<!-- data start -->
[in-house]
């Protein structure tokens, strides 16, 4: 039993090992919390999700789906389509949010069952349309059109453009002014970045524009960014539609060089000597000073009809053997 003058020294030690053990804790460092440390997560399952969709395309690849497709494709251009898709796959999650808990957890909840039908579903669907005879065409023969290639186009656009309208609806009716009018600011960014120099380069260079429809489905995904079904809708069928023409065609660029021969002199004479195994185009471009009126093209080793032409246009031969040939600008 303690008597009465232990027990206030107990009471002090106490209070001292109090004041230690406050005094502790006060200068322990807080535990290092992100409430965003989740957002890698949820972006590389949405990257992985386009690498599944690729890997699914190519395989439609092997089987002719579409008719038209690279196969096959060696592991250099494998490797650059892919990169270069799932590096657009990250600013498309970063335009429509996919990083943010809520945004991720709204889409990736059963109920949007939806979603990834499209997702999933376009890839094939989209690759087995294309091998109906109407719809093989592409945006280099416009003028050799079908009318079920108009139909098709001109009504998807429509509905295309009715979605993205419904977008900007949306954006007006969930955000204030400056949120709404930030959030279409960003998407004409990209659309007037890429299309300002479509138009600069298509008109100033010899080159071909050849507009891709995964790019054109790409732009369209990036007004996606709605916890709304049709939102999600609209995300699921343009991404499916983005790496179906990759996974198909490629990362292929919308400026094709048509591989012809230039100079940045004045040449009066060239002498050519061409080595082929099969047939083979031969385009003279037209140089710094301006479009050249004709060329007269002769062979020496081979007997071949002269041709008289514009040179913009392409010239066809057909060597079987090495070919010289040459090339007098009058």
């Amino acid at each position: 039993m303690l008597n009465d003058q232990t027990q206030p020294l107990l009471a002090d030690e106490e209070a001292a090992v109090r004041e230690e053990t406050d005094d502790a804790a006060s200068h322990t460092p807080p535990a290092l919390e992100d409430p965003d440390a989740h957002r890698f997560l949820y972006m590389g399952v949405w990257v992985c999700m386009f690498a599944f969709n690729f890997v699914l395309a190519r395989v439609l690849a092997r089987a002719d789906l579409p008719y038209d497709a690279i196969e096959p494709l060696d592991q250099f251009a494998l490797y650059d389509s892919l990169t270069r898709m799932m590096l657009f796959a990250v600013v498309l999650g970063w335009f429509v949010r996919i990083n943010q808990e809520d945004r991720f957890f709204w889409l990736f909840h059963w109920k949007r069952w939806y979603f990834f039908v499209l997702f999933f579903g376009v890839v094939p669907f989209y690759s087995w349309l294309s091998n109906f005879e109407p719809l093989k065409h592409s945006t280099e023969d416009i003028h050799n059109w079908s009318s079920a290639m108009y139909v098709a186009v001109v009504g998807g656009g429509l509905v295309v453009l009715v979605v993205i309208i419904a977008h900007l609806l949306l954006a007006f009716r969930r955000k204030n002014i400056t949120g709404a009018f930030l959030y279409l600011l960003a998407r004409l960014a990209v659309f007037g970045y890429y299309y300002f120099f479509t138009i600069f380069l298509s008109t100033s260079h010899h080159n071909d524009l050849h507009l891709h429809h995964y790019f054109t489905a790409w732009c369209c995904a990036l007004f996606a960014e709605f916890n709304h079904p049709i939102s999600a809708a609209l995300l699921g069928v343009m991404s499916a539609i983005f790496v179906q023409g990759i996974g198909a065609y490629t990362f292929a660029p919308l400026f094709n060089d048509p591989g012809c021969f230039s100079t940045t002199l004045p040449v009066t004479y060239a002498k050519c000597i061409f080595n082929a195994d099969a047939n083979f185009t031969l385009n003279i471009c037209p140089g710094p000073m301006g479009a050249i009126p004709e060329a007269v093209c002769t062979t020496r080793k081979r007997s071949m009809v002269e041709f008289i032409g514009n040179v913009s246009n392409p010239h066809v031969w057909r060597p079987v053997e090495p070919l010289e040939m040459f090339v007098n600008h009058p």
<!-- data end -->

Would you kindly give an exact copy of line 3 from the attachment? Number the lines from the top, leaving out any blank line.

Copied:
């Amino acid at each position: 039993m303690l008597n009465d003058q232990t027990q206030p020294l107990l009471a002090d030690e106490e209070a001292a090992v109090r004041e230690e053990t406050d005094d502790a804790a006060s200068h322990t460092p807080p535990a290092l919390e992100d409430p965003d440390a989740h957002r890698f997560l949820y972006m590389g399952v949405w990257v992985c999700m386009f690498a599944f969709n690729f890997v699914l395309a190519r395989v439609l690849a092997r089987a002719d789906l579409p008719y038209d497709a690279i196969e096959p494709l060696d592991q250099f251009a494998l490797y650059d389509s892919l990169t270069r898709m799932m590096l657009f796959a990250v600013v498309l999650g970063w335009f429509v949010r996919i990083n943010q808990e809520d945004r991720f957890f709204w889409l990736f909840h059963w109920k949007r069952w939806y979603f990834f039908v499209l997702f999933f579903g376009v890839v094939p669907f989209y690759s087995w349309l294309s091998n109906f005879e109407p719809l093989k065409h592409s945006t280099e023969d416009i003028h050799n059109w079908s009318s079920a290639m108009y139909v098709a186009v001109v009504g998807g656009g429509l509905v295309v453009l009715v979605v993205i309208i419904a977008h900007l609806l949306l954006a007006f009716r969930r955000k204030n002014i400056t949120g709404a009018f930030l959030y279409l600011l960003a998407r004409l960014a990209v659309f007037g970045y890429y299309y300002f120099f479509t138009i600069f380069l298509s008109t100033s260079h010899h080159n071909d524009l050849h507009l891709h429809h995964y790019f054109t489905a790409w732009c369209c995904a990036l007004f996606a960014e709605f916890n709304h079904p049709i939102s999600a809708a609209l995300l699921g069928v343009m991404s499916a539609i983005f790496v179906q023409g990759i996974g198909a065609y490629t990362f292929a660029p919308l400026f094709n060089d048509p591989g012809c021969f230039s100079t940045t002199l004045p040449v009066t004479y060239a002498k050519c000597i061409f080595n082929a195994d099969a047939n083979f185009t031969l385009n003279i471009c037209p140089g710094p000073m301006g479009a050249i009126p004709e060329a007269v093209c002769t062979t020496r080793k081979r007997s071949m009809v002269e041709f008289i032409g514009n040179v913009s246009n392409p010239h066809v031969w057909r060597p079987v053997e090495p070919l010289e040939m040459f090339v007098n600008h009058p």